A very crafty tree

They used to say that a good butcher could make use of every part of the pig, but the squeal, and we might say something similar about a forester and oak trees. H L Edlin (1949) described the various woodland crafts, largely dependent on human labour, as they had been for centuries, just before they were transformed (or in some cases made redundant) by the widespread adoption of power saws, harvesting machines and computer-assisted sawmills in the latter half of the twentieth century.

Wood has been used to make shelters from probably before we were human, and its use in buildings was reflected in the feudal right to ‘housebote’. Oak specifically was used as crucks to support a roofbeam, in the frames of later ‘black and white’ buildings, and as cleft oak planks (weatherboards or clapboards) to form in the walls of houses. American colonists used the same technique (and term) extensively in New England and in the seventeenth century exported oak weatherboards back to Britain. Smaller pieces of cleft oak were also used for roofing shingles, now seen most often on church spires.

Really ancient oaks survive as dug-out canoes from the Bronze Age, while oak was also critical to the ‘wooden walls’, the ships-of-the-line that helped Britain to become a world power in the 18th and early 19th century. The main shipyards tended to sited within reach of major forests (such as the New Forest, the Forest of Dean or Darnaway in north Scotland) to ease and reduce the cost of transporting the timber to the yards. The keels tended to be of elm, from which sprang the great stem and stern posts and ribs of oak. Much of the planking was also of oak.

Hewn oak posts where the bark and sapwood were simply removed to leave a roughly shaped heartwood baulk could be used for gate and straining posts. Smaller sizes were split to form the posts and rails of cleft oak fencing. The spokes of wooden wheels were also made from cleft oak. Cleaving makes it less likely that the timber will split. Also because the cells are split apart, rather than being cut across they may be less open to the entry of rainwater and fungi that lead to decay.

Thin laths of oak were woven into baskets trugs and swills of different. Even thinner slices of oak, traditionally cut along the radius of a log, were used as veneers to decorate plainer, cheaper boards. Fungi in the wood can lead to oak wood having distinctive colours which are exploited in inlay work– reddish-brown from the beef-steak fungus Fistulina hepatica, while green oak caused by the fungus Chlorosplenium aeruginsoum was widely used in Tunbridge ware. Round oak poles were used in large quantities in the mines and into the 1970s, oak that was not suitable for planking might be cut into chocks (15×15 cm blocks) and cover boards (c.60×60 cm) for packing into the walls of the tunnels. Then there are a wide variety of tools and other everyday objects that might be shaped from oak: the beams of ploughs, yokes for oxen, rungs of ladders, buckets and butter churns, cottage furniture such as tables and cupboards.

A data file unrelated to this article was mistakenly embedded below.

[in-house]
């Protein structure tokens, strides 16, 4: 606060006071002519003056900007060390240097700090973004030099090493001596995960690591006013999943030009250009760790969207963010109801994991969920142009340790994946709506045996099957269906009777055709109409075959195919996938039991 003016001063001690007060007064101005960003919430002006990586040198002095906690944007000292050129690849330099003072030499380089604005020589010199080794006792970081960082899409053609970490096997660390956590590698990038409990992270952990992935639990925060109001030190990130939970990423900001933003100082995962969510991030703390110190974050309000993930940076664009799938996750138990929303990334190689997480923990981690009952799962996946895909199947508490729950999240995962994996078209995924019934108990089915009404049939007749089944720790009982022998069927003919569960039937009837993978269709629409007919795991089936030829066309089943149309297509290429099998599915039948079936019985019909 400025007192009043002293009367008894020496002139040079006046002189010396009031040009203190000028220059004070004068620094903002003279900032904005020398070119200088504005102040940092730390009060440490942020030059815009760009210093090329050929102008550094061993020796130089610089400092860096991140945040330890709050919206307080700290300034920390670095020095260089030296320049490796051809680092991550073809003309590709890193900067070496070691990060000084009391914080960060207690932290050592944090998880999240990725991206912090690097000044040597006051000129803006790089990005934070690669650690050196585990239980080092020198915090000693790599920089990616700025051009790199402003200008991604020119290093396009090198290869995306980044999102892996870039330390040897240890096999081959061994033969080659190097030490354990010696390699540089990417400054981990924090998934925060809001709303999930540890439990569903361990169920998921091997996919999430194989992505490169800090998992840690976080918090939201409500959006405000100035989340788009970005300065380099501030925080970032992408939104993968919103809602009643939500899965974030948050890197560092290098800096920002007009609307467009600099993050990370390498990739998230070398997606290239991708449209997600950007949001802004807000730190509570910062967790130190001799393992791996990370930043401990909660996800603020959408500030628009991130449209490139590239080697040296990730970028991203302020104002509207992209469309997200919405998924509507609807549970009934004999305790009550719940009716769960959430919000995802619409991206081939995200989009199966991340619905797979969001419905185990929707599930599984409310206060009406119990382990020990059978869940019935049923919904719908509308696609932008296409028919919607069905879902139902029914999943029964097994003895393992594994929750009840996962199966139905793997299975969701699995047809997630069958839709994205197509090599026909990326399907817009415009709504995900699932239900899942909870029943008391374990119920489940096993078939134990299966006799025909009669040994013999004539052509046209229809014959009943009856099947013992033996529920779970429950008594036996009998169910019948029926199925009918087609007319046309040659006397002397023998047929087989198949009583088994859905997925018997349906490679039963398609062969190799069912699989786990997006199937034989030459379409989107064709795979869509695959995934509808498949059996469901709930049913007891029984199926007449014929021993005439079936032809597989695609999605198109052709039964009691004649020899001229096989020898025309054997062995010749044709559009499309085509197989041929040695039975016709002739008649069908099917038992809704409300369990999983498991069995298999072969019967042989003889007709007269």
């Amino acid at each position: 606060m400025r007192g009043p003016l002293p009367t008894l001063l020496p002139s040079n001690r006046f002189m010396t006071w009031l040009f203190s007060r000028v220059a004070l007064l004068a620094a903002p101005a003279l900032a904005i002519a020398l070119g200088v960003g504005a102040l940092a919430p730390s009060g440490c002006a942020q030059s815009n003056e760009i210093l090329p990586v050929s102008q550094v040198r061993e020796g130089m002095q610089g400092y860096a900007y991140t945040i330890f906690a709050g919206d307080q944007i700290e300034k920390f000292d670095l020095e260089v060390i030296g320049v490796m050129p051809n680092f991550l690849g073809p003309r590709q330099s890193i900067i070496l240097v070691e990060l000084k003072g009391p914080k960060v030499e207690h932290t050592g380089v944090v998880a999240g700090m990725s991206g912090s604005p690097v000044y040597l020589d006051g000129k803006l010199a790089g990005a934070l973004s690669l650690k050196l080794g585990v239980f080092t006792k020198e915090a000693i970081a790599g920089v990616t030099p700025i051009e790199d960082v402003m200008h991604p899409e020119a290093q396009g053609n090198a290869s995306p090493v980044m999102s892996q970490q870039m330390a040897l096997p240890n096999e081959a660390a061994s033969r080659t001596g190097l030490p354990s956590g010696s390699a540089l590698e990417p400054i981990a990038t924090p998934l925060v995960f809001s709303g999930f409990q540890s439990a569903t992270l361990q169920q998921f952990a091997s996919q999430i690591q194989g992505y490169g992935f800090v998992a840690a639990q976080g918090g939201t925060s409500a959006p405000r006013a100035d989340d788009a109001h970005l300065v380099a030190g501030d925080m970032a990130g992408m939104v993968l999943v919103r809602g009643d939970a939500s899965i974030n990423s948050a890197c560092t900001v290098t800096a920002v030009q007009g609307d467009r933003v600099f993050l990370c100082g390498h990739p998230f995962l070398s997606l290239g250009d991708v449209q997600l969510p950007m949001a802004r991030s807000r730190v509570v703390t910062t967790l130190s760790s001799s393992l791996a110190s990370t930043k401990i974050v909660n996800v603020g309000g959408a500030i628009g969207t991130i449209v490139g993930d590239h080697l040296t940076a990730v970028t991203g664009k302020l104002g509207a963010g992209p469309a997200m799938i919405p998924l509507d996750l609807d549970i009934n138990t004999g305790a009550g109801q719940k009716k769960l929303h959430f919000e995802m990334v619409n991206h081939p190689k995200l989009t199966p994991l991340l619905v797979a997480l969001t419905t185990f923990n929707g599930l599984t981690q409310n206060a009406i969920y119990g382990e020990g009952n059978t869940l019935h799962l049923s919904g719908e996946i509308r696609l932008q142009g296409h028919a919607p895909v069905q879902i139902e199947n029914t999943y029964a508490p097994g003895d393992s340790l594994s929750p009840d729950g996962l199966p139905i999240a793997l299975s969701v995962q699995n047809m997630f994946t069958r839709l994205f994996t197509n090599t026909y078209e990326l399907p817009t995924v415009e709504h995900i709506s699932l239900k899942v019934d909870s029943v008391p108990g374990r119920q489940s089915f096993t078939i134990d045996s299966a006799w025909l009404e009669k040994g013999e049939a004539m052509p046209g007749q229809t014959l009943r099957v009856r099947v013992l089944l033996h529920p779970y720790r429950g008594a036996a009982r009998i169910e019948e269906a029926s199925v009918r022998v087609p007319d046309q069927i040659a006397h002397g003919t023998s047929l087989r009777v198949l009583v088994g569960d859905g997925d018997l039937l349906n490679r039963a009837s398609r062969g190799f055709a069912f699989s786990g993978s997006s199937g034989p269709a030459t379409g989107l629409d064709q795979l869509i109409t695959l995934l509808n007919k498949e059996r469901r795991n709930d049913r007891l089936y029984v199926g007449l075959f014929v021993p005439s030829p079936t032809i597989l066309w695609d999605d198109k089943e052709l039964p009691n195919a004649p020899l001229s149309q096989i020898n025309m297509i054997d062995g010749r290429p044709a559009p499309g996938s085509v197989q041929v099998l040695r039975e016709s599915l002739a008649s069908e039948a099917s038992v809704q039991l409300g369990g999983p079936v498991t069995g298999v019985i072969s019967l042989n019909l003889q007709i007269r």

Oak was widely used for domestic firewood and in the form of charcoal for various industrial purposes. Dome-shaped stacks of wood were created, then covered by a layer of bracken or turves, over which was spread a layer of earth to seal out most of the air from the stack. The stack was lit and allowed to smoulder for 2-10 days. A watch had to be kept to ensure that fire did not break through the outer covering – if it looked like doing so more earth would be put on that spot to reseal it. After the burn was complete the stack would be opened and allowed to cool before the charcoal was sorted ready to supply a variety of industries, but principally iron and steel making, glass works, potteries and gunpowder mills. Oak charcoal from coppices was particularly associated with iron working, as for example in the Weald, the Lake District and Argyll.

Oak bark was the main source of the tannins used to treat leather until the late nineteenth century, when it was largely superseded by imported bark from tropical species and later by industrial chemicals. Nonetheless it was still being collected from coppice in Wyre Forest into the 1990s. The tannins are mainly in the inner layers of the bark, so that the peeled-off sheets of bark were rolled up or piled in stacks, outerside uppermost to prevent the tannin being washed out in the rain. In the tanneries the bark was put into water-filled pits in which cattle hides were soaked for 4-12 months. The bark harvest could be an important part of the rural economy, worth more in some circumstances than the value of the poles as charcoal.

Ink was made from oak galls mixed with iron and any leftover oak twigs, chips and sawdust could always be burnt to produce smoke that is still used in curing meat and fish.

A crafty tree indeed.

EDLIN, H. L. 1949. Woodland crafts in Britain, London, Batsford.

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